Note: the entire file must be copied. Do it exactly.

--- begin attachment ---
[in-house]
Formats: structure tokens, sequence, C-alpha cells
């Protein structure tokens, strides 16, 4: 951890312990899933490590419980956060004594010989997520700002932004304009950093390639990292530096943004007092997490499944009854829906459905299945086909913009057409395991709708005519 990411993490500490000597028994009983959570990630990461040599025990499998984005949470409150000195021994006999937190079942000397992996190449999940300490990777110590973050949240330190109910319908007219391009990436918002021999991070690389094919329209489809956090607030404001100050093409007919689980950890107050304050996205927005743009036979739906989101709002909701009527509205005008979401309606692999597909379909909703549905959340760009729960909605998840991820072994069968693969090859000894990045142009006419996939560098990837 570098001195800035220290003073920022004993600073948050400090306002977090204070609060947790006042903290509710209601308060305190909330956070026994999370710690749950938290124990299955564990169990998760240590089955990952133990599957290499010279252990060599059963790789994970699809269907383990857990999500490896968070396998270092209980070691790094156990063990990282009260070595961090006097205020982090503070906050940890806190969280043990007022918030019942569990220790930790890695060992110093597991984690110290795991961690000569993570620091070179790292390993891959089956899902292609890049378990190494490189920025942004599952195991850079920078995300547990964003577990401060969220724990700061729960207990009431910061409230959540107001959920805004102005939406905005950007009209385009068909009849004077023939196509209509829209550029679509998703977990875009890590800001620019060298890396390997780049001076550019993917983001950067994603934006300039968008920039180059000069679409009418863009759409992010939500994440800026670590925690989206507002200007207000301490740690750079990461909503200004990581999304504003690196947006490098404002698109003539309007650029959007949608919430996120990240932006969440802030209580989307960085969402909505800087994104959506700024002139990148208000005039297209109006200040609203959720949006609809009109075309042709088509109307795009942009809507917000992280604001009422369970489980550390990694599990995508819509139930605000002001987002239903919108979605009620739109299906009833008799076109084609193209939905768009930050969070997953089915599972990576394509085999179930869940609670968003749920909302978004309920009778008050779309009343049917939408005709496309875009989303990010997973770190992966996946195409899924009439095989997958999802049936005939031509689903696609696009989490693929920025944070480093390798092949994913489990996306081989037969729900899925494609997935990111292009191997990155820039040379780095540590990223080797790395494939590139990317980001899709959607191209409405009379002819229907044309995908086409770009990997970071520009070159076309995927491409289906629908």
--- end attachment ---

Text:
[in-house]
Formats: structure tokens, sequence, C-alpha cells
């Protein structure tokens, strides 16, 4: 951890312990899933490590419980956060004594010989997520700002932004304009950093390639990292530096943004007092997490499944009854829906459905299945086909913009057409395991709708005519 990411993490500490000597028994009983959570990630990461040599025990499998984005949470409150000195021994006999937190079942000397992996190449999940300490990777110590973050949240330190109910319908007219391009990436918002021999991070690389094919329209489809956090607030404001100050093409007919689980950890107050304050996205927005743009036979739906989101709002909701009527509205005008979401309606692999597909379909909703549905959340760009729960909605998840991820072994069968693969090859000894990045142009006419996939560098990837 570098001195800035220290003073920022004993600073948050400090306002977090204070609060947790006042903290509710209601308060305190909330956070026994999370710690749950938290124990299955564990169990998760240590089955990952133990599957290499010279252990060599059963790789994970699809269907383990857990999500490896968070396998270092209980070691790094156990063990990282009260070595961090006097205020982090503070906050940890806190969280043990007022918030019942569990220790930790890695060992110093597991984690110290795991961690000569993570620091070179790292390993891959089956899902292609890049378990190494490189920025942004599952195991850079920078995300547990964003577990401060969220724990700061729960207990009431910061409230959540107001959920805004102005939406905005950007009209385009068909009849004077023939196509209509829209550029679509998703977990875009890590800001620019060298890396390997780049001076550019993917983001950067994603934006300039968008920039180059000069679409009418863009759409992010939500994440800026670590925690989206507002200007207000301490740690750079990461909503200004990581999304504003690196947006490098404002698109003539309007650029959007949608919430996120990240932006969440802030209580989307960085969402909505800087994104959506700024002139990148208000005039297209109006200040609203959720949006609809009109075309042709088509109307795009942009809507917000992280604001009422369970489980550390990694599990995508819509139930605000002001987002239903919108979605009620739109299906009833008799076109084609193209939905768009930050969070997953089915599972990576394509085999179930869940609670968003749920909302978004309920009778008050779309009343049917939408005709496309875009989303990010997973770190992966996946195409899924009439095989997958999802049936005939031509689903696609696009989490693929920025944070480093390798092949994913489990996306081989037969729900899925494609997935990111292009191997990155820039040379780095540590990223080797790395494939590139990317980001899709959607191209409405009379002819229907044309995908086409770009990997970071520009070159076309995927491409289906629908």